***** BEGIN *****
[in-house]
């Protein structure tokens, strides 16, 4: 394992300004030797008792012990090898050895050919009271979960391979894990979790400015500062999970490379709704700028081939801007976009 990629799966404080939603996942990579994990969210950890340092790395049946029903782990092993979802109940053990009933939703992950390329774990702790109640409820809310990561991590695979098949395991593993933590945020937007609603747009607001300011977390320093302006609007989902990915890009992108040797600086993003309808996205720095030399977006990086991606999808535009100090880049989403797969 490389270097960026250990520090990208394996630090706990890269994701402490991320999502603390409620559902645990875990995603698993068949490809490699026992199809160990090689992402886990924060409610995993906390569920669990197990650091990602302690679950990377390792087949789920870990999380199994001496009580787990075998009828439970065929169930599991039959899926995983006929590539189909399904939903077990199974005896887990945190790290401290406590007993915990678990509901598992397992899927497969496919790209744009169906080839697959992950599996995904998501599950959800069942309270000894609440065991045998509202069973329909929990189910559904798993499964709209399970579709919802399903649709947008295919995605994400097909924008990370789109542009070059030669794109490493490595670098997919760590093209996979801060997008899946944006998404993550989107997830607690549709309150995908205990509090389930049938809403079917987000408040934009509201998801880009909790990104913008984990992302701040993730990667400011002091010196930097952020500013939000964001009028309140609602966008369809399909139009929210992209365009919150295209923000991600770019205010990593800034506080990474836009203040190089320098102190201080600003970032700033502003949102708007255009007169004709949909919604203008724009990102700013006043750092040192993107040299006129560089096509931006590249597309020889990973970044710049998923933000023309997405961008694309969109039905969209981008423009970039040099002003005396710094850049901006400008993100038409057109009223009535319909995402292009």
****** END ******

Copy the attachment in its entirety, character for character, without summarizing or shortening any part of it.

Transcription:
[in-house]
């Protein structure tokens, strides 16, 4: 394992300004030797008792012990090898050895050919009271979960391979894990979790400015500062999970490379709704700028081939801007976009 990629799966404080939603996942990579994990969210950890340092790395049946029903782990092993979802109940053990009933939703992950390329774990702790109640409820809310990561991590695979098949395991593993933590945020937007609603747009607001300011977390320093302006609007989902990915890009992108040797600086993003309808996205720095030399977006990086991606999808535009100090880049989403797969 490389270097960026250990520090990208394996630090706990890269994701402490991320999502603390409620559902645990875990995603698993068949490809490699026992199809160990090689992402886990924060409610995993906390569920669990197990650091990602302690679950990377390792087949789920870990999380199994001496009580787990075998009828439970065929169930599991039959899926995983006929590539189909399904939903077990199974005896887990945190790290401290406590007993915990678990509901598992397992899927497969496919790209744009169906080839697959992950599996995904998501599950959800069942309270000894609440065991045998509202069973329909929990189910559904798993499964709209399970579709919802399903649709947008295919995605994400097909924008990370789109542009070059030669794109490493490595670098997919760590093209996979801060997008899946944006998404993550989107997830607690549709309150995908205990509090389930049938809403079917987000408040934009509201998801880009909790990104913008984990992302701040993730990667400011002091010196930097952020500013939000964001009028309140609602966008369809399909139009929210992209365009919150295209923000991600770019205010990593800034506080990474836009203040190089320098102190201080600003970032700033502003949102708007255009007169004709949909919604203008724009990102700013006043750092040192993107040299006129560089096509931006590249597309020889990973970044710049998923933000023309997405961008694309969109039905969209981008423009970039040099002003005396710094850049901006400008993100038409057109009223009535319909995402292009």